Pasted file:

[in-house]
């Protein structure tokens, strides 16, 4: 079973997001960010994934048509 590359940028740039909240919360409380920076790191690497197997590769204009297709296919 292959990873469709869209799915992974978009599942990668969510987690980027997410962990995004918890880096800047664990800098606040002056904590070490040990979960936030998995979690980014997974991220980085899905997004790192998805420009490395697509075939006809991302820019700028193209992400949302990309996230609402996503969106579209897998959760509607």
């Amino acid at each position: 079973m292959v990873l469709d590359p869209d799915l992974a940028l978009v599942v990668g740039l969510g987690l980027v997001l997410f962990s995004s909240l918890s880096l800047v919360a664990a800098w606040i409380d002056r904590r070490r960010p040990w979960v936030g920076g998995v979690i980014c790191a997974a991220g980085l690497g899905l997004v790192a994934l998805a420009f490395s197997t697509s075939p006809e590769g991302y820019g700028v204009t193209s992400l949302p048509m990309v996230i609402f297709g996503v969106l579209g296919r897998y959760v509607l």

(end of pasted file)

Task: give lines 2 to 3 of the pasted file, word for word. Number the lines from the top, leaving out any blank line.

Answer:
């Protein structure tokens, strides 16, 4: 079973997001960010994934048509 590359940028740039909240919360409380920076790191690497197997590769204009297709296919 292959990873469709869209799915992974978009599942990668969510987690980027997410962990995004918890880096800047664990800098606040002056904590070490040990979960936030998995979690980014997974991220980085899905997004790192998805420009490395697509075939006809991302820019700028193209992400949302990309996230609402996503969106579209897998959760509607």
């Amino acid at each position: 079973m292959v990873l469709d590359p869209d799915l992974a940028l978009v599942v990668g740039l969510g987690l980027v997001l997410f962990s995004s909240l918890s880096l800047v919360a664990a800098w606040i409380d002056r904590r070490r960010p040990w979960v936030g920076g998995v979690i980014c790191a997974a991220g980085l690497g899905l997004v790192a994934l998805a420009f490395s197997t697509s075939p006809e590769g991302y820019g700028v204009t193209s992400l949302p048509m990309v996230i609402f297709g996503v969106l579209g296919r897998y959760v509607l």